'Reliable' cigarette pack warnings reduce smoking among teenagers
Professor Her Won-Bin and Oh Young-Sam
A study found that the degree to which teenage smokers trust the warning images and text on cigarette packs have effects on the reduction in smoking rates.
Professor Her Won-Bin and Oh Young-Sam from the department of social welfare at Pukyong National University, who are experts in addiction and social welfare, published a paper 'Examining the mediating effect of believability on the relationship between social influences and smoking behavior for smoking cessation among Korean youths' in the <International journal of mental health and addiction> (IF: 11.555).
The <International journal of mental health and addiction>, where this paper is published, is a well-known academic journal that ranked first in the field of drug addiction (Journal impact factor/journal citation indicator) as of last year among SSCI-registered journals with international authority.
According to the research results of the professor's team from Pukyong National University, teenagers who truly believe the warning images and texts on cigarette packs are more likely to quit smoking as their fearful feelings are transmitted to their cognition.
The research team concluded this study result by analyzing the study sample data of 3,151 Korean youth smokers aged 13 to 18 in the 14th national youth risk behavior surveys (2018).
The research team divided the factors influencing youth smoking into personal (family, friends, secondhand smoke, etc.) and social factors (cigarette advertisement, anti-smoking campaign, nonsmoking education), and found that 'believability' plays an important role in the process of these factors on smoking.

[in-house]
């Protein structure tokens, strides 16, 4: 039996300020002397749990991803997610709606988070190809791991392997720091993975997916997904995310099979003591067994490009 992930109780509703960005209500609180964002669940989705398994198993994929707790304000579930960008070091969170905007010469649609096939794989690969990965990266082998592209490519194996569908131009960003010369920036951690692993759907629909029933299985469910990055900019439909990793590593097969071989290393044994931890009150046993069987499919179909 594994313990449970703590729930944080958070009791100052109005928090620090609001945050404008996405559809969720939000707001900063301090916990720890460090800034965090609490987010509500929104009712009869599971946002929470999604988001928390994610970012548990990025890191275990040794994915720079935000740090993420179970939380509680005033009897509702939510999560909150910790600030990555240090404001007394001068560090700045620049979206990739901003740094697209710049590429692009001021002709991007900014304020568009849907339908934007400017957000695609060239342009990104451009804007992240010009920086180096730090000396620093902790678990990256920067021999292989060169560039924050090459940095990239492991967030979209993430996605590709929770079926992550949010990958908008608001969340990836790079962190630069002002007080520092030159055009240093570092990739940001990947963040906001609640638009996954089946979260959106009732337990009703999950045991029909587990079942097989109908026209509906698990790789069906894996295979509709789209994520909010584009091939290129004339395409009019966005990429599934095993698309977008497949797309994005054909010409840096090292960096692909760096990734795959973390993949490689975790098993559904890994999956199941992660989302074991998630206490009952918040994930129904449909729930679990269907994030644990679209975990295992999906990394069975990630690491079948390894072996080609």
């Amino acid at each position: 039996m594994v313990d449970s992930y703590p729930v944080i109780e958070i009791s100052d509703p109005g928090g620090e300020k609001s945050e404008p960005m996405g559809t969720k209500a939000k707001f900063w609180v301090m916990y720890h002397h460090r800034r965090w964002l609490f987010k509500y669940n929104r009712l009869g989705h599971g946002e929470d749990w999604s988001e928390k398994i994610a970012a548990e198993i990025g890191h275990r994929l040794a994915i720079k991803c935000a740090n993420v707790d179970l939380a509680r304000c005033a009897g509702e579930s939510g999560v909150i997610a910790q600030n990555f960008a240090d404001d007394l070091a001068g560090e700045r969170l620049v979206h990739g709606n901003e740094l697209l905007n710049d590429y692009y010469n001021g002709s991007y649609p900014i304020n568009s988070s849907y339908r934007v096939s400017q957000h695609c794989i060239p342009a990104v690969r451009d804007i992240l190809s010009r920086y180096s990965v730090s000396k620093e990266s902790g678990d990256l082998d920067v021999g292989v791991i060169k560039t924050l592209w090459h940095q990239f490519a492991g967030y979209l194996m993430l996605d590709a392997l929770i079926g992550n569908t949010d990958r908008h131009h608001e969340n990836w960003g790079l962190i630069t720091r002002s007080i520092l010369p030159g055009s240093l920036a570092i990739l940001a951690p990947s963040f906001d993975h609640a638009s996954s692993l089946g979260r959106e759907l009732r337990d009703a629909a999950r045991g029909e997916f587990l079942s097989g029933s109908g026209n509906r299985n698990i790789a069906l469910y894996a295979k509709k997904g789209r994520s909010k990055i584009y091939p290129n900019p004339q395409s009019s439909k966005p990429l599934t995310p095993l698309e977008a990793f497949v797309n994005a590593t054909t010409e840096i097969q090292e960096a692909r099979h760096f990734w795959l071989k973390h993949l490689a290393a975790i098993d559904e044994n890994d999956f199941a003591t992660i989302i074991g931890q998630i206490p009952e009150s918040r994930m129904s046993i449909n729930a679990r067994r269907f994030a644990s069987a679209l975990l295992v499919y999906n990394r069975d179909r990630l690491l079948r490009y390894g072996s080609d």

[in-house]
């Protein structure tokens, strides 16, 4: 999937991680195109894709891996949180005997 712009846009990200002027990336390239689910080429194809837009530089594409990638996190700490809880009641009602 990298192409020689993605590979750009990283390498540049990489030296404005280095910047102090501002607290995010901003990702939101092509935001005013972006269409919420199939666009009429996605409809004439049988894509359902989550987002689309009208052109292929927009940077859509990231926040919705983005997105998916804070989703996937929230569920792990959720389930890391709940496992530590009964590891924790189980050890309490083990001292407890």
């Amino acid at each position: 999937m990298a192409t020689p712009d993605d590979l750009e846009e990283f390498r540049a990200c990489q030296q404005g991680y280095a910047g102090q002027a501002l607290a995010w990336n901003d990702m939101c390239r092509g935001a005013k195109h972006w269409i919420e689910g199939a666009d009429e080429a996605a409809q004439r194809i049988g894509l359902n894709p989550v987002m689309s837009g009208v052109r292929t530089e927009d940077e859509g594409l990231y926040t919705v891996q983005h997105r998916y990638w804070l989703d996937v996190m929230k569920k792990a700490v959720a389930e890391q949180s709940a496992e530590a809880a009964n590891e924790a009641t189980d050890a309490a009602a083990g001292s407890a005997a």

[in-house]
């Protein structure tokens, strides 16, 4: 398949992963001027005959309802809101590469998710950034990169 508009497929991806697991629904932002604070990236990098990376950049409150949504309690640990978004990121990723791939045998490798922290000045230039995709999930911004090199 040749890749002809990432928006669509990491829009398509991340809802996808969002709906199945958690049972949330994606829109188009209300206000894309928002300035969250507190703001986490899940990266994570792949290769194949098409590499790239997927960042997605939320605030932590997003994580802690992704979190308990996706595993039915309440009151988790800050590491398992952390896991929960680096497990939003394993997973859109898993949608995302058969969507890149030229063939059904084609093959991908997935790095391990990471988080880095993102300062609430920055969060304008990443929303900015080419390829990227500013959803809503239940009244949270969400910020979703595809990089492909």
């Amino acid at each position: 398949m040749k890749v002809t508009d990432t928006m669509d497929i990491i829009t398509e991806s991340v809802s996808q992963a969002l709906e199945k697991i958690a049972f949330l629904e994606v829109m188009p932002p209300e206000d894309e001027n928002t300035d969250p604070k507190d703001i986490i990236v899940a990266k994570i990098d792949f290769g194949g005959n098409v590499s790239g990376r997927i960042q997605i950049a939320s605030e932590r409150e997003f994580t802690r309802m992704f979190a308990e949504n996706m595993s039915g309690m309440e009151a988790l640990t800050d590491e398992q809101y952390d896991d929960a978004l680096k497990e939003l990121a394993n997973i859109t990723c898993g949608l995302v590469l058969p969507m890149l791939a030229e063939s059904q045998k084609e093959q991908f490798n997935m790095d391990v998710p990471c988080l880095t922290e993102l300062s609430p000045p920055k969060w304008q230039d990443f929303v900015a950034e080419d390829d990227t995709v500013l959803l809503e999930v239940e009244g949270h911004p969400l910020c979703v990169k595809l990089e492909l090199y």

As a result of the analysis, it was found that just looking at the warning labels on the cigarette packs caused a smoking reduction effect, and that it worked first on emotions such as fear and horror, and then on cognition (intention to quit smoking), and the key mediator in this process was 'reliability'.
For the negative emotions from the warning images and texts on cigarette packs to act on the smoker's cognition, the smoker must accept it as 'reliable'.
Professor Her Won-Bin said, "The study found that even when friends and family smokers influence adolescents, a stronger belief in the warning image or text of a cigarette pack is more likely to reduce the smoking factor."
Professor Oh Young-Sam said, "This study is meaningful in that it conducted an empirical analysis of how the pictures and phrases of cigarette packs will be used in terms of social welfare and the relationship between addiction and social welfare."